Public Talk

    Date: Monday, January 28, 2019
    10:30 am - 11: 15 am
    Speaker:  Prof. Dr. Malcolm A. H. MacCallum
    Queen Mary University of London, UK
    Title: Black holes and neutron stars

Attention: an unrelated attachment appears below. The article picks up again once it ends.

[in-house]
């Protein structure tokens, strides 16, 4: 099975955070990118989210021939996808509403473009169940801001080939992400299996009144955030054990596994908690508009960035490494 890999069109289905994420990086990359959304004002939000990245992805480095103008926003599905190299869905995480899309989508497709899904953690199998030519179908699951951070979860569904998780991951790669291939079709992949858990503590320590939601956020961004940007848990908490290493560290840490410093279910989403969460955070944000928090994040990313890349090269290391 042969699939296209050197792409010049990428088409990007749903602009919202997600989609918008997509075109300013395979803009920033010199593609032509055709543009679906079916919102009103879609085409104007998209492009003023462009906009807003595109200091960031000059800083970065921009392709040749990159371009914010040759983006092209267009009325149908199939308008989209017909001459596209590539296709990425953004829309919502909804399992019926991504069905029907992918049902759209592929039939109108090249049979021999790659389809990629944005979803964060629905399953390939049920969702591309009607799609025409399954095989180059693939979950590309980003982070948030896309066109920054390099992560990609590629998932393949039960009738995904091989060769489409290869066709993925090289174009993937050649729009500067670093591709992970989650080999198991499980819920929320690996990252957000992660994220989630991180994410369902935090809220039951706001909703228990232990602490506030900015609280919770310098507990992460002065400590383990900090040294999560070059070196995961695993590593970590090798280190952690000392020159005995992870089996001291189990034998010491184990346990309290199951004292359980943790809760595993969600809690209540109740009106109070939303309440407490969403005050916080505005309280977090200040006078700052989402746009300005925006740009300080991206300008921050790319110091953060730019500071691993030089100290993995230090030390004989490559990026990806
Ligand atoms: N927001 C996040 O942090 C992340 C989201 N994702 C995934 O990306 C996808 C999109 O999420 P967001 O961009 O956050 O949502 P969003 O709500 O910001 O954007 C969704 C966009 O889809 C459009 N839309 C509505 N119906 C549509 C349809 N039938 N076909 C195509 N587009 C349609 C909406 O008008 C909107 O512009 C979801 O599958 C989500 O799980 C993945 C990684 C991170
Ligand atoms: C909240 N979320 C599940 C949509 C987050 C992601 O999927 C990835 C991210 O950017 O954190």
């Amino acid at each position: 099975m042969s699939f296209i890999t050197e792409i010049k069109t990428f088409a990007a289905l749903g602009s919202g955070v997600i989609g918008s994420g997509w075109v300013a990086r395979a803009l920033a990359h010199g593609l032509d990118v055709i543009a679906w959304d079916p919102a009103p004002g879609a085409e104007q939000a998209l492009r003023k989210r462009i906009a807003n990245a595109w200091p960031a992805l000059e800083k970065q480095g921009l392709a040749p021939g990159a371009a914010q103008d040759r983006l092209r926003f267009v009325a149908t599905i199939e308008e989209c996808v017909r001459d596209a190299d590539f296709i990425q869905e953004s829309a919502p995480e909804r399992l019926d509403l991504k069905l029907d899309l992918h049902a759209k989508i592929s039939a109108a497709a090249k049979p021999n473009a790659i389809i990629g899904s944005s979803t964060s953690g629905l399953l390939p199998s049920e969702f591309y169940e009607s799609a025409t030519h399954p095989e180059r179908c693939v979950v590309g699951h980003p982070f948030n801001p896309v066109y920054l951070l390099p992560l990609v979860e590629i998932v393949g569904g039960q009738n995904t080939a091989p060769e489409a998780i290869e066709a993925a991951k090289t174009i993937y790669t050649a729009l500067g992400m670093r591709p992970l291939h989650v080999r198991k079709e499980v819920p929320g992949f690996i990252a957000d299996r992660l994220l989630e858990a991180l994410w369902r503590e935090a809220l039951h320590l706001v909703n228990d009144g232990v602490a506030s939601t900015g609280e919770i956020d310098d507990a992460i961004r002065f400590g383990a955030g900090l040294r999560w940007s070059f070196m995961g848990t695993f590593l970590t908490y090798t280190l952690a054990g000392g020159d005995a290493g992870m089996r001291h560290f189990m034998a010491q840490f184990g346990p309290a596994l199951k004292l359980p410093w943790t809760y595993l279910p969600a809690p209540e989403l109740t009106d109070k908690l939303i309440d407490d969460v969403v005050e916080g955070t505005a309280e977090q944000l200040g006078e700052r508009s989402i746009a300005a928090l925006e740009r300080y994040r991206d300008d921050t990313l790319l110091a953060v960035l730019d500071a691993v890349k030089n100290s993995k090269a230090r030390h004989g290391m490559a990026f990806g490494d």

Abstract: When stars run out of nuclear fuel they may form "white dwarfs" or "neutron stars". These possibilities only work for fairly small stars. Large stars have no way to hold up against their own gravity and collapse to black holes, from which no light escapes.  Neutron stars have been found as "pulsars" since the 1960s. Evidence for black holes was harder to find but X-ray binaries showed stellar mass black holes and galactic centers showed supermassive black holes. The masses of the latter are correlated with properties of their host galaxies. In 2016 a first black hole merger was observed by gravitational wave detectors: we have now observed 10 such. We have also observed one neutron star merger, not only with gravitational waves but in all astronomical wavebands from radio to gamma rays. These observations have surprising implications.